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The Faculty spent two hours yesterday discussing plans for its own reorganization, but it adjourned without voting on any of the proposals.
Yesterday's special meeting-which was called to consider the Fainsod Committee's report on Faculty organization-covered only one of the report's four broad recommendations.
That recommendation-which suggests the creation of a new "Faculty Council"-and the rest of the report will come up at the Faculty's next regular meeting, Nov. 18.
The Dean's Cabinet
The Faculty Council discussed yesterday would serve as a combined "Dean's cabinet and steering committee of the Faculty." and would replace the present Committee on Educational Policy. It would be made up of 18 Faculty members, with the dean of the Faculty as chairman and the dean of Engineering and Applied Physics as vice-chairman.
Most of yesterday's debate centered on the question of how the Faculty members on the Council would be chase. Two general alternatives were presented:
the Fainsod Committee-through its chairman, Merle Fainsoid, University Librarian-suggested a plan that would give both the Dean and the Faculty roles in selecting the Council members;
several Faculty members spoke to support an amendment that would give the Faculty all the power to nominate candidates for the Council and to elect them under a "proportional representation" (PR) system.
The plan Fainsod presented would have the Dean choose a slate of candidates each year for seats on the Council. Faculty members could then look over the list and could add-by a petition with ten signatures-extra candidates to the list. The Faculty would then hold a mail vote to choose the Council members.
Two Economics professors-Kenneth A? Arrow, professor of Economics, and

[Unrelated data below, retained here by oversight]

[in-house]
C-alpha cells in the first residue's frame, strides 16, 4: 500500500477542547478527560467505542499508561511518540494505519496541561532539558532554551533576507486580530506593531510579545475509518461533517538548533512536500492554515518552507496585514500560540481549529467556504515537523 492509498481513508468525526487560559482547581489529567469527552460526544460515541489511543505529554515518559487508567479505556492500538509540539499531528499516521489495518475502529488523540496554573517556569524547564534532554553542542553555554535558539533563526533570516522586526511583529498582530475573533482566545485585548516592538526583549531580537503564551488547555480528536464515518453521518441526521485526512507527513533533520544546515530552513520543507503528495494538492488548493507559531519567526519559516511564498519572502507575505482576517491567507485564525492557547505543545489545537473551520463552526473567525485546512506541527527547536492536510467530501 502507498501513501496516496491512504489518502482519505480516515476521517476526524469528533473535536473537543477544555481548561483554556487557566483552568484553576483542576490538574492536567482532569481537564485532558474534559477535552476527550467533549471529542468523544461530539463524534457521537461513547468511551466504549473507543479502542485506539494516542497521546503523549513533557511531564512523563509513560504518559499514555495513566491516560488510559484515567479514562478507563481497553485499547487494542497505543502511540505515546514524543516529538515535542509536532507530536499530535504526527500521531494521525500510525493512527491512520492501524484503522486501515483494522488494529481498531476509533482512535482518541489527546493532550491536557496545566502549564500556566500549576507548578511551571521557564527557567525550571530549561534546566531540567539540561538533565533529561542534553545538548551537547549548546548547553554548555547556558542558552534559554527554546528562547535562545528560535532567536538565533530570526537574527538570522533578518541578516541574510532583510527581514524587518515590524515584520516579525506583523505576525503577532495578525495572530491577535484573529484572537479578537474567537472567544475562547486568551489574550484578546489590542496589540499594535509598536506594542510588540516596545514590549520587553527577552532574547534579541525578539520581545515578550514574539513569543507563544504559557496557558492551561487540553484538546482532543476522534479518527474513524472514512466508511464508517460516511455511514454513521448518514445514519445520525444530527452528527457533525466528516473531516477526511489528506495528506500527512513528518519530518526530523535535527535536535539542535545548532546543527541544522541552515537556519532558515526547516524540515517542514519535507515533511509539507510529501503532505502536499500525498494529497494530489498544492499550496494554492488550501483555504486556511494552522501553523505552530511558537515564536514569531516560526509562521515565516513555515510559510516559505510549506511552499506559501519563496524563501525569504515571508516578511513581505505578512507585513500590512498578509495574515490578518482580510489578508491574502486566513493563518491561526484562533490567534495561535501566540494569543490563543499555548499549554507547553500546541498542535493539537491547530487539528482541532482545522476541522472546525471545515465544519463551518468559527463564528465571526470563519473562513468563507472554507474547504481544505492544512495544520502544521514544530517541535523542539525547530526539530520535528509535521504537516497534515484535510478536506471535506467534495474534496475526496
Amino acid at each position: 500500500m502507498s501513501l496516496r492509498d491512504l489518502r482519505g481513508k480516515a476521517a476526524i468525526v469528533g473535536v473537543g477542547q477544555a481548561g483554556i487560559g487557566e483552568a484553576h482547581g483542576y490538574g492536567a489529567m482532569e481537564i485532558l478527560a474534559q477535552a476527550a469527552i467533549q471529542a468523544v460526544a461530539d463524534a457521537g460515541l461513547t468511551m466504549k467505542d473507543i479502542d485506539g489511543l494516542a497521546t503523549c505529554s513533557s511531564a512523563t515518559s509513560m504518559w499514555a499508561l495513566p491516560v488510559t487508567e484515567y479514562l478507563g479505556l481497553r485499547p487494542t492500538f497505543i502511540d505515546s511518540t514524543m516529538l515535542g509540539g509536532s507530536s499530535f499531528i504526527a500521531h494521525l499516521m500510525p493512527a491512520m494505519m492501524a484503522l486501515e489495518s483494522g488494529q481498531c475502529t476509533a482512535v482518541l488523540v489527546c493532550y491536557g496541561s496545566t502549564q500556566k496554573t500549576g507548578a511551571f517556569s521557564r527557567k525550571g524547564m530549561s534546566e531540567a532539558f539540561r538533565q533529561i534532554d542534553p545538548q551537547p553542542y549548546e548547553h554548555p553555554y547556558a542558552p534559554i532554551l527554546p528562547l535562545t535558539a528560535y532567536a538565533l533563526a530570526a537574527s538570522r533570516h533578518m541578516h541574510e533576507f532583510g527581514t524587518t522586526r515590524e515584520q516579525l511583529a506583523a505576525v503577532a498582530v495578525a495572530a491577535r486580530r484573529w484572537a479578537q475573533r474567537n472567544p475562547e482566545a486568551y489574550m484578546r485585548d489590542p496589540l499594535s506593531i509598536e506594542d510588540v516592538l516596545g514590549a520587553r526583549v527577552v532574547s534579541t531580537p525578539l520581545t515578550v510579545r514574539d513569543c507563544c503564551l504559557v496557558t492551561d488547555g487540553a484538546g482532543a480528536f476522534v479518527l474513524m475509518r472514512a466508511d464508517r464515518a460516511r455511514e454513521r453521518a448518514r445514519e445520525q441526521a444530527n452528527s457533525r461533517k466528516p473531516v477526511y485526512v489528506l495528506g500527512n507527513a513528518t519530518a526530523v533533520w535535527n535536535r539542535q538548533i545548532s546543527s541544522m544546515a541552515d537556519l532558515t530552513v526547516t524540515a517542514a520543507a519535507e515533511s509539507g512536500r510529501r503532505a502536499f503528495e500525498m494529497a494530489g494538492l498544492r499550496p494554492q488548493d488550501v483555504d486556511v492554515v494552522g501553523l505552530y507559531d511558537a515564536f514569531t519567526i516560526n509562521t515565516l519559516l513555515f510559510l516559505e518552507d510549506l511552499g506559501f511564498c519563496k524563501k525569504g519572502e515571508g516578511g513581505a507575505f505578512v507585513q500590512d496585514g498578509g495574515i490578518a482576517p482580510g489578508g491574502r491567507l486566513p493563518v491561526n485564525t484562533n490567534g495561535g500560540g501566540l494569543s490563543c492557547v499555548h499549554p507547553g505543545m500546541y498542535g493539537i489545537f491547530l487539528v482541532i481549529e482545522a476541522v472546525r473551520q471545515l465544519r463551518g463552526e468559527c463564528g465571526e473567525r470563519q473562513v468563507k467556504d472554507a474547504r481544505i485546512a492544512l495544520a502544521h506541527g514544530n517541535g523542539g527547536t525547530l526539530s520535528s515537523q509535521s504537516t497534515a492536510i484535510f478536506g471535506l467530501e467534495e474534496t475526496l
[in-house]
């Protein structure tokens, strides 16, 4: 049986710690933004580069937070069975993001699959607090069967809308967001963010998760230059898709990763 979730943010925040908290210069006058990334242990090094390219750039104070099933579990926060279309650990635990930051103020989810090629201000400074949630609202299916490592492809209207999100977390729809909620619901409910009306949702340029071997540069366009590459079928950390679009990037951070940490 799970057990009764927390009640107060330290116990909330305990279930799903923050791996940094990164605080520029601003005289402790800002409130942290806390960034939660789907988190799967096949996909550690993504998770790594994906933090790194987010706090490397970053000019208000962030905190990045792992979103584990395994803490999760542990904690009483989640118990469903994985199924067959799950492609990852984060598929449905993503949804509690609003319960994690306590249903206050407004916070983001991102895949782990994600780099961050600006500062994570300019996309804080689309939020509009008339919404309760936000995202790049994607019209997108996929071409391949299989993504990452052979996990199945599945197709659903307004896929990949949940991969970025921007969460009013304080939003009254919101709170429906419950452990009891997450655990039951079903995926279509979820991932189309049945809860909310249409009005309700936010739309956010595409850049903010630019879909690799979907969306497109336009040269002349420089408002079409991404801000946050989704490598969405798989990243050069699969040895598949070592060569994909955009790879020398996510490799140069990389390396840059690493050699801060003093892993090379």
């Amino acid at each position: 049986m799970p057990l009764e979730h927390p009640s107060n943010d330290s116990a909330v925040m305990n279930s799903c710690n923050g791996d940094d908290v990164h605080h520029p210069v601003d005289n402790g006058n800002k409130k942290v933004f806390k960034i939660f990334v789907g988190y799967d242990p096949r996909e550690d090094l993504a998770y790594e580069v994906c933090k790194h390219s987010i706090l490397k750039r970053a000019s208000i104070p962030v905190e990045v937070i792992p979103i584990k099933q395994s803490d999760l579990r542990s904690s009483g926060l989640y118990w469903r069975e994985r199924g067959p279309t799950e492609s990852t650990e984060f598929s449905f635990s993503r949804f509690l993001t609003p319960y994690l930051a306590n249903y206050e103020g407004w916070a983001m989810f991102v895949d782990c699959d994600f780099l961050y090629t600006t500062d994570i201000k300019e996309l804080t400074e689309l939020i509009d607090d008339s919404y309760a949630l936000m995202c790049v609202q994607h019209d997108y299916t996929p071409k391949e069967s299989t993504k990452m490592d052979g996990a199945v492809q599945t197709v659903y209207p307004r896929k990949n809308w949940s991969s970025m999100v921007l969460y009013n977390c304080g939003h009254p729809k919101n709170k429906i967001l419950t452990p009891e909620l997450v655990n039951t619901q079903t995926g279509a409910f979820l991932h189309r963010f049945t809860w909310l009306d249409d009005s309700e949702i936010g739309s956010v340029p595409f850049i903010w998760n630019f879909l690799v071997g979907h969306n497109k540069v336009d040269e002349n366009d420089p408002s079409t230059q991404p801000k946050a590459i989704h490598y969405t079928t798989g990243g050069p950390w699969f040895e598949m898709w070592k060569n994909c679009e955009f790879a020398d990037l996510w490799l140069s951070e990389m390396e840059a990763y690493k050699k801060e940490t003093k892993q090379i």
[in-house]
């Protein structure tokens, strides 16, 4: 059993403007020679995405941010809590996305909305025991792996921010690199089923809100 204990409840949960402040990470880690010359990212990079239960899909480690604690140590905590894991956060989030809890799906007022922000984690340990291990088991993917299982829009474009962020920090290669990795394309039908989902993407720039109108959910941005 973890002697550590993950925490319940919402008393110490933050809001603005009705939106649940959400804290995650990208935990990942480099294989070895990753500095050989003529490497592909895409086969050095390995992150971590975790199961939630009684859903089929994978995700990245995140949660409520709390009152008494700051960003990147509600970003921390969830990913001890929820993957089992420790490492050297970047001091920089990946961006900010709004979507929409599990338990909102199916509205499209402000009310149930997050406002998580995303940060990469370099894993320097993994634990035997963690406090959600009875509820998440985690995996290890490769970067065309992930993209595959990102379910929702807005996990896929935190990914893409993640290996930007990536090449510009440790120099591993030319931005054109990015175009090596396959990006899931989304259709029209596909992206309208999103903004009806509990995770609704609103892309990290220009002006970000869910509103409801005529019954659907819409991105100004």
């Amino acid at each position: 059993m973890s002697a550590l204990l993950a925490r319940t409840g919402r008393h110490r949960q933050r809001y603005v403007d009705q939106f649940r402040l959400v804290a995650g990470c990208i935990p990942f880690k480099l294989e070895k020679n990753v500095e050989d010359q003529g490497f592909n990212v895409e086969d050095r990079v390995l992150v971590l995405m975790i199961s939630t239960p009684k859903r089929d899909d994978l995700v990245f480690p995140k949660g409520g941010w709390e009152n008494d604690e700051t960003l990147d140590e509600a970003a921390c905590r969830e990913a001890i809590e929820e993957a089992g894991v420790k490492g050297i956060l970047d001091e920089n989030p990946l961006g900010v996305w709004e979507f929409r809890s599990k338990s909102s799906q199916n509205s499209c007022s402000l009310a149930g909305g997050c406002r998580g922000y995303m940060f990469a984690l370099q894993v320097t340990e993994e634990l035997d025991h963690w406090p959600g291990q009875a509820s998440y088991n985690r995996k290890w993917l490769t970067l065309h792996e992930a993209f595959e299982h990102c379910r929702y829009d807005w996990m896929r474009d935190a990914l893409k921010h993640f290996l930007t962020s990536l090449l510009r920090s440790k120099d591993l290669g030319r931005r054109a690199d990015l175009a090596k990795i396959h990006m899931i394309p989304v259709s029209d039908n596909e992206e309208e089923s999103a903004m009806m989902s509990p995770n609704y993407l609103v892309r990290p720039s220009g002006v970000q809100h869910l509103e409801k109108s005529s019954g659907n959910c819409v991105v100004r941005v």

Christopher A. Sims, assistant professor of Economics-presented and amendment that would change the process in two major way:
The Faculty itself would nominate the candidates for the Council. Each Faculty member would be able to nominate a certain number of candidates, and anyone who got 20 or more nominations would be a formal candidate for election.
The election would be then run on a PR system (see News Analysis on Page One) instead of the simple majority system proposed by Fainsod.
Arrow Suggests Study
In addition, Arrow suggested that a new Faculty committee should study some of the other detailed chages that a PR system would make in the Faculty Council plan Fainsod presented:
Fainsod said that the 18 Council members should serve staggered threeyear terms, with six seats up for election each year. Arrow and others suggested cutting the term to one or two years, to make more seats available for election each year and to reduce the load on individual Faculty members who serve:
Fainsod's plan had a strict quota system, with six members each from 'he Humanities, the Natural Sciences, and the Social Sciences. But some supporters of the amendment arged removal of the quotas, claiming that a PR system would still represent departmental interests.
25 Speakers and Their Themes
The 25 speakers at yesterday's meeting argued on several recurring themes: